In this movie, Tommy Riley (James Marshall, best known as playing Laura Palmer's rebel motorcycling ex-boyfriend James Hurley on TV's "Twin Peaks") finds himself attending a public high school on Chicago's rough South Side. The only thing that's clear about his background is that his father is struggling to get back on his feet after battling crippling gambling debts.

With Tommy's family owing $1250 to pestering loan sharks, Tommy finds his way into an underground amateur boxing league through bookie Pappy Jack (classic modern tough guy Robert Loggia). Jack works for the equally corrupt boxing promoter Jimmy Horn (Brian Dennehy).

Yet despite the fact that the league is technically illegal, as it is made up primarily of high school students (albeit most of the actors playing them were actually around 25), the fights draw huge crowds and lots of money. Tommy also finds an honest-to-goodness trainer in Noah (Ossie Davis). Pappy Jack definitely knows Noah, but doesn't seem to catch on that Noah's not one of the corrupt ones, or maybe that's precisely why Noah's working under him.

Tommy also manages to find two friends in this boxing world who also attend the same high school: Cuban-American Romano (Jon Seda), and African-American Abraham Lincoln Haines (Cuba Gooding, Jr.). And yes, there's a girl involved (the very pretty Cara Buono) who tries to dissuade Tommy from fighting. Her name in this movie is Dawn, but I couldn't help but think of another name (ADDRIENNE!).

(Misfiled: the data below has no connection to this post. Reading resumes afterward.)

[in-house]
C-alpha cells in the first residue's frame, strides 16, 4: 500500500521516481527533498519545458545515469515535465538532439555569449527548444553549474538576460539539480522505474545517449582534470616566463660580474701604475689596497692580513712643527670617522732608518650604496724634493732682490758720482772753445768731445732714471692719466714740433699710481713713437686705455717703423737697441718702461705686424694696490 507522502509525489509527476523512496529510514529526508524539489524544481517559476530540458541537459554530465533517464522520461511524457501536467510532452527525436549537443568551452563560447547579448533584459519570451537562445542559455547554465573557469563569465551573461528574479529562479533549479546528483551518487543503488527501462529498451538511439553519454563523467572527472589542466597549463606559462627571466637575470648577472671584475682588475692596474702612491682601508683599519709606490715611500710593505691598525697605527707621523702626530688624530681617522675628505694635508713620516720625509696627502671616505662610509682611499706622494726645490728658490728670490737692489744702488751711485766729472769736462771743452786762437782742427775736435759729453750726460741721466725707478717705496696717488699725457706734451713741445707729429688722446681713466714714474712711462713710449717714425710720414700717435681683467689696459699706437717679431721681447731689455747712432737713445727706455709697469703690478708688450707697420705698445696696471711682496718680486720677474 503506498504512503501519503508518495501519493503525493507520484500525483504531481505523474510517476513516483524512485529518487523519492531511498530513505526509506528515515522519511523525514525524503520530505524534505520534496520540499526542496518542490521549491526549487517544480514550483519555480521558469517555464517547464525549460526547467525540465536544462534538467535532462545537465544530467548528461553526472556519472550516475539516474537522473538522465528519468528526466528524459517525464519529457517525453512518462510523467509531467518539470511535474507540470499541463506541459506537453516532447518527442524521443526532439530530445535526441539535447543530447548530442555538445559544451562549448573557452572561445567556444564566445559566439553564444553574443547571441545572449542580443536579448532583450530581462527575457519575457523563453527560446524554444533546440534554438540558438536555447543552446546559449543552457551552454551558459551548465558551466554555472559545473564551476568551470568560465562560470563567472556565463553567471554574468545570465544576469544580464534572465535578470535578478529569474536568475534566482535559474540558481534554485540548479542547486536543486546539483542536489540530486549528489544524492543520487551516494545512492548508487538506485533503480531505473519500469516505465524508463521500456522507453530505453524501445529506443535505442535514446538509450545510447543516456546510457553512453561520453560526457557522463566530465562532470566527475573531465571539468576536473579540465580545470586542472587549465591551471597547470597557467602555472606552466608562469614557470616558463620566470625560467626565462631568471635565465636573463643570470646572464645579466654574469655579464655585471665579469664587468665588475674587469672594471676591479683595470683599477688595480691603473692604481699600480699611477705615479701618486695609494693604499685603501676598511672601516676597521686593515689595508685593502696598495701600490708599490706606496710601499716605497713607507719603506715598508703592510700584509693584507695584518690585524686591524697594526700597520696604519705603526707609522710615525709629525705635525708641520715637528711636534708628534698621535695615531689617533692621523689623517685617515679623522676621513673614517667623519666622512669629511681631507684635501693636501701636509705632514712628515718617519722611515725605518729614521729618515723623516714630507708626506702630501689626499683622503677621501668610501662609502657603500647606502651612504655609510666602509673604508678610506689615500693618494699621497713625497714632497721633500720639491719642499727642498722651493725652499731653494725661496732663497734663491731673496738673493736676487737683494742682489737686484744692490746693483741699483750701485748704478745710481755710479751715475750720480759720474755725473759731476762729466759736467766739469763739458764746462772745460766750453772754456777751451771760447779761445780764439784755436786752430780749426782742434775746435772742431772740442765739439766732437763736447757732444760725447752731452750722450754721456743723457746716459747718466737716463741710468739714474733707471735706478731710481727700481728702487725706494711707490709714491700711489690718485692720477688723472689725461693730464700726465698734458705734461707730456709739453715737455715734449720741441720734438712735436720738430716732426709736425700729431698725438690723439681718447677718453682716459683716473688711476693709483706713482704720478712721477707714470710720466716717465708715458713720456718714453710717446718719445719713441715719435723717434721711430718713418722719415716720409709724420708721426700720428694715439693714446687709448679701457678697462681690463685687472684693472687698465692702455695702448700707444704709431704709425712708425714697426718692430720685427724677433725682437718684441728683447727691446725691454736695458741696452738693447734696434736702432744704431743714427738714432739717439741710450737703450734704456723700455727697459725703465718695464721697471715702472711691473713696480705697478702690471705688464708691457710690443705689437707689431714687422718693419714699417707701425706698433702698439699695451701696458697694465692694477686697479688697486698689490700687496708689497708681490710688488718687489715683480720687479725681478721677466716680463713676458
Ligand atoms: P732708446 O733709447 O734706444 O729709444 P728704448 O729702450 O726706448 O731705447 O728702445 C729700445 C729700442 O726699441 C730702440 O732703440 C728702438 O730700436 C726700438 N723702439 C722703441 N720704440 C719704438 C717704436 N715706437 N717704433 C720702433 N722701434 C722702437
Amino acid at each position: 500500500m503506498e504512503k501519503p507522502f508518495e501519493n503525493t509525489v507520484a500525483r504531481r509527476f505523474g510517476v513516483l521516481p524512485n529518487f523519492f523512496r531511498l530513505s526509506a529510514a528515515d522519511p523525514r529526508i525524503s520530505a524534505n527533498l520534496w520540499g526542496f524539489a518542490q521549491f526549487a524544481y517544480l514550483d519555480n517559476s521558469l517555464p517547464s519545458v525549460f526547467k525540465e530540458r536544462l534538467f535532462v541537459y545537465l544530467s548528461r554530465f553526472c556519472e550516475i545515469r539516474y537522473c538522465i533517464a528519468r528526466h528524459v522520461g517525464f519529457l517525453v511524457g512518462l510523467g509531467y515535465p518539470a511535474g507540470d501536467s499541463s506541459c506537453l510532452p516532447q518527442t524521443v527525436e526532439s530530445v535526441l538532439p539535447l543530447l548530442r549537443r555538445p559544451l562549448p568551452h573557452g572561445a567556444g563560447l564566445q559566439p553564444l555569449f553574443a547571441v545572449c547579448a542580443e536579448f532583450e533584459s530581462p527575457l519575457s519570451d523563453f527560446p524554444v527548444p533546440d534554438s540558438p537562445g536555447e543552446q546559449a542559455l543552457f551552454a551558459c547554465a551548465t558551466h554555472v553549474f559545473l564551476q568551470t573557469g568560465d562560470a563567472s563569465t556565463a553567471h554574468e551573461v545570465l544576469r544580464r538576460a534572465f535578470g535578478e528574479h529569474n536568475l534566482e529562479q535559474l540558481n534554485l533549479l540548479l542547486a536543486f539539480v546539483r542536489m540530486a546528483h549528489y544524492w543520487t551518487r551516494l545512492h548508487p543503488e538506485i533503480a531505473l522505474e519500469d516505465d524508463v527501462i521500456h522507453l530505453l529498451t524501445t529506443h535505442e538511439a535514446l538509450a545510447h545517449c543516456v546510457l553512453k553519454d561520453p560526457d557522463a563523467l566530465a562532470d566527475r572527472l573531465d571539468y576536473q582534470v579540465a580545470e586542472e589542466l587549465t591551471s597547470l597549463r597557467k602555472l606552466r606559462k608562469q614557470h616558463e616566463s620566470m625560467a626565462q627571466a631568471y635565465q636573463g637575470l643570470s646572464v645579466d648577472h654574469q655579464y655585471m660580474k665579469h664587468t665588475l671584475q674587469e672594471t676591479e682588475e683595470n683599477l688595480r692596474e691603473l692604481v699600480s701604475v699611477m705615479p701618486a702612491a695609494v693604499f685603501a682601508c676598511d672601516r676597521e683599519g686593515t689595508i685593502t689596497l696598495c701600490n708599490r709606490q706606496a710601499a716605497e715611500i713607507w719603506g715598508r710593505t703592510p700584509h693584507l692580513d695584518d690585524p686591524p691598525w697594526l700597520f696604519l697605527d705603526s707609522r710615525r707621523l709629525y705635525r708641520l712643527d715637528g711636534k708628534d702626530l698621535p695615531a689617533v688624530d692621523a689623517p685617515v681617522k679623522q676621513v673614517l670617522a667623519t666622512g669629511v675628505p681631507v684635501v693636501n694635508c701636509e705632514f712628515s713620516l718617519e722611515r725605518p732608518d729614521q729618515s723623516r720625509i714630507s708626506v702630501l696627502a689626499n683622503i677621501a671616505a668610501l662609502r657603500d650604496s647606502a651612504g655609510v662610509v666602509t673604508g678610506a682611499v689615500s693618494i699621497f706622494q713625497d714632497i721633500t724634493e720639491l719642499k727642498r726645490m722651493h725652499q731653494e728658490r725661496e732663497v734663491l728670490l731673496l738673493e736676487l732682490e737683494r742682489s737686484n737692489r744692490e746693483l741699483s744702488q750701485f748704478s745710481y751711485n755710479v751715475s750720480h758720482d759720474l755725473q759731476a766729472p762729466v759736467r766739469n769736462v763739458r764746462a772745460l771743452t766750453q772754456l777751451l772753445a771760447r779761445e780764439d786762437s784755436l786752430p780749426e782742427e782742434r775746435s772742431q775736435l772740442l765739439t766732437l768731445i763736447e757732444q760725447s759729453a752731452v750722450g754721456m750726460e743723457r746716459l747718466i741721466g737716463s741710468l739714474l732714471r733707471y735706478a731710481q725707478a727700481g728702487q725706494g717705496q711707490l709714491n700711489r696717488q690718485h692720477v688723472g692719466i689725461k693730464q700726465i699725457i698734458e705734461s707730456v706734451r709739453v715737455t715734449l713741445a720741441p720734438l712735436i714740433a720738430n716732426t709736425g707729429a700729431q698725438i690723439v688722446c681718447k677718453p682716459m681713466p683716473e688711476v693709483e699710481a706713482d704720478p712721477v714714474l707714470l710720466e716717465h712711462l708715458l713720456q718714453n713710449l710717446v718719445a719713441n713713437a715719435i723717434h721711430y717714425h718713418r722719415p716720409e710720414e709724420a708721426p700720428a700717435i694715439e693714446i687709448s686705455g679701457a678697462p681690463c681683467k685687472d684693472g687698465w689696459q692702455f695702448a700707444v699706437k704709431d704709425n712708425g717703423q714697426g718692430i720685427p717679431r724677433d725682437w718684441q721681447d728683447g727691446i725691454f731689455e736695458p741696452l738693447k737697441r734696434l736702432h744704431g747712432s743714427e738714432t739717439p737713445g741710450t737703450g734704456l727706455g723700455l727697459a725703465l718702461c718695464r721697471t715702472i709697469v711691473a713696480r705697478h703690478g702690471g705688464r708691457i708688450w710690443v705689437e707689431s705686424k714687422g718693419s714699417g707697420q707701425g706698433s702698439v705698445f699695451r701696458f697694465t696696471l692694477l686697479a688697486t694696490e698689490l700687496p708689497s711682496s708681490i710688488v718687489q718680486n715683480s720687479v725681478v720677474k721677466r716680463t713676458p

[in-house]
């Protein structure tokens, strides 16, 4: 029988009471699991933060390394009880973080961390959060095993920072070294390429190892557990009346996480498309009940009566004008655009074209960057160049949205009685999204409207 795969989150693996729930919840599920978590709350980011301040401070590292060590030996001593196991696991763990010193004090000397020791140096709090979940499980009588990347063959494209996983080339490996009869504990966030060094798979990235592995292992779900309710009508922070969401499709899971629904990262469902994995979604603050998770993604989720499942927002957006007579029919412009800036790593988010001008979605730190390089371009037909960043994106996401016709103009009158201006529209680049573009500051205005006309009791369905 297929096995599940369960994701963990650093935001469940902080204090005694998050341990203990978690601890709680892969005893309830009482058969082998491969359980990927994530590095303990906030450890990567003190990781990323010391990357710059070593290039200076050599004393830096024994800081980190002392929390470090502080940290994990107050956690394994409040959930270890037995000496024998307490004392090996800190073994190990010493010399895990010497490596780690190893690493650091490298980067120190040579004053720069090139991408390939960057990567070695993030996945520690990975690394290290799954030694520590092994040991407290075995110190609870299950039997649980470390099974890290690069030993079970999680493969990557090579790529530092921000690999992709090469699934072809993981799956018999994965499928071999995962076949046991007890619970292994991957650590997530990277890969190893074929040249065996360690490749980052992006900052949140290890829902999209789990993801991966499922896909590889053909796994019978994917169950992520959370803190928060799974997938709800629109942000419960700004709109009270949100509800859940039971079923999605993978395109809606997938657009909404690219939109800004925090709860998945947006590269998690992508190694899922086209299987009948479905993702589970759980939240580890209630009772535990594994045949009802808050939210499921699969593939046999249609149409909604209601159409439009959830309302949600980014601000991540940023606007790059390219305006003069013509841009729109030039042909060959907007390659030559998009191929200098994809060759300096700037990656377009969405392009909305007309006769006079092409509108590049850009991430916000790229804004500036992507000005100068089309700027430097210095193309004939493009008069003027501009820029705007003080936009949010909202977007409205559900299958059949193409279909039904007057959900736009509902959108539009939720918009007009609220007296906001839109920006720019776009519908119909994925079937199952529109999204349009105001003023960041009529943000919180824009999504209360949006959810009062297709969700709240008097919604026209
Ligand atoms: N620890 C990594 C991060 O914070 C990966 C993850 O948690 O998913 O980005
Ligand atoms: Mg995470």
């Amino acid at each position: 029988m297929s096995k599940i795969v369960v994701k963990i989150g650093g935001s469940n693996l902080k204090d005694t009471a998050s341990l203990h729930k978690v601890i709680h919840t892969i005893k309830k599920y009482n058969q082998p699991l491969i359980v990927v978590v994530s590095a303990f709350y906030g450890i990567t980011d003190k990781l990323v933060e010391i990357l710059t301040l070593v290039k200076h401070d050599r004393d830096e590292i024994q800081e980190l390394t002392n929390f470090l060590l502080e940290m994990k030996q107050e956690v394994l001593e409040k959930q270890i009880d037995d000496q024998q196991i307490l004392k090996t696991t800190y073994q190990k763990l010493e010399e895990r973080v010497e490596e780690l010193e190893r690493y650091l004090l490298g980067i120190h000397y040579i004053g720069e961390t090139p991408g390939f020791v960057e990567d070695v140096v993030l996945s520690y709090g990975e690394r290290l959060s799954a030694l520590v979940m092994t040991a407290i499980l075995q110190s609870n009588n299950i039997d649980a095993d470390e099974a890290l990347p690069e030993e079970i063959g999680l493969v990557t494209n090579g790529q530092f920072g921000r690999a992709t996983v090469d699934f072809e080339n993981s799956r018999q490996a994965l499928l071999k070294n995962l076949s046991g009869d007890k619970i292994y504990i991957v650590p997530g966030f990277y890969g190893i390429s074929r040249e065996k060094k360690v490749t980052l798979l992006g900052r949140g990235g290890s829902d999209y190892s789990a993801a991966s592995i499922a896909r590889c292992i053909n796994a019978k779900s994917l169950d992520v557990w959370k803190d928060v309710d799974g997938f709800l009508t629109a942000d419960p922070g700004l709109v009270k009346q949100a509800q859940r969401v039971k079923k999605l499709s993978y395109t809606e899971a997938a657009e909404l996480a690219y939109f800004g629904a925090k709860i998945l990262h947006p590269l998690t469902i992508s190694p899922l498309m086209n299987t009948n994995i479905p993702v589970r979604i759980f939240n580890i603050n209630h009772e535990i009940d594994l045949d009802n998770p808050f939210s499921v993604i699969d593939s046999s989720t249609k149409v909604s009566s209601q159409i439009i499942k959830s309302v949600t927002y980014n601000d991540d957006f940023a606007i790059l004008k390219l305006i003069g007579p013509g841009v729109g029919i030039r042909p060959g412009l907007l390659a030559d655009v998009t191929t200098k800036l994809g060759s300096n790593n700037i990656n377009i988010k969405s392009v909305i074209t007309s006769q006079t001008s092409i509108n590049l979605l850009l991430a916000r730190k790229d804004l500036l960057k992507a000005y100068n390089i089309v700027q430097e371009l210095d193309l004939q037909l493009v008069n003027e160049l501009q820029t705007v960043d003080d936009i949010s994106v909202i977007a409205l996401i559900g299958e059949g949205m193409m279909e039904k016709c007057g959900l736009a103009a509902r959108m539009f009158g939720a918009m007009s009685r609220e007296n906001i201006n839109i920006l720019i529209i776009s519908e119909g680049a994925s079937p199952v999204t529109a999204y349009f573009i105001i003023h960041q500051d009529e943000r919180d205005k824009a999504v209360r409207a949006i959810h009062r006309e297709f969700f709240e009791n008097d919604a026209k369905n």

Gooding would go on to win an Oscar (for "Jerry Maguire" (1996)) not too long after this movie came out, so he is billed first on every video and DVD cover released after 1997. However, Marshall is really the star of this film, and does a better acting job than he did even in "Twin Peaks". Plus, you know he learned his boxing.

I got a little nervous when you see him going into a school full mostly of black and Hispanic students not because I feared for his safety, but because of that tired cliché of the white guy surviving a multiracial climate. Fortunately, this movie didn't make the school seem like a literal jungle, and the offensive black stereotypes were thankfully minimized. In fact, the black bullies with whom Tommy has to deal, the aptly named Spits (T.E. Russell) and Shortcut (Lance Slaughter), made surprisingly complex characters.

I even liked the scene when Marshall aids Gooding's Haines after his being cornered in a fight with the two and their gang, the "Stormtroopers". He laments about being "rescued by the Great White Hope", and it's funny.

So while this film is not perfect, it makes a great boxing movie. It's fight scenes are worth watching, but they actually insert some boxing technique into the film, and incorporate it into the plot. The montages are there too, but what they lack in originality, the final few fights, particularly the very last one, make up for it in uniqueness and excitement. If you are a boxer, this film may even make a great motivational tape, and let you know what the hardest part of the body actually is. The answer will surprise you as much as the last fight will.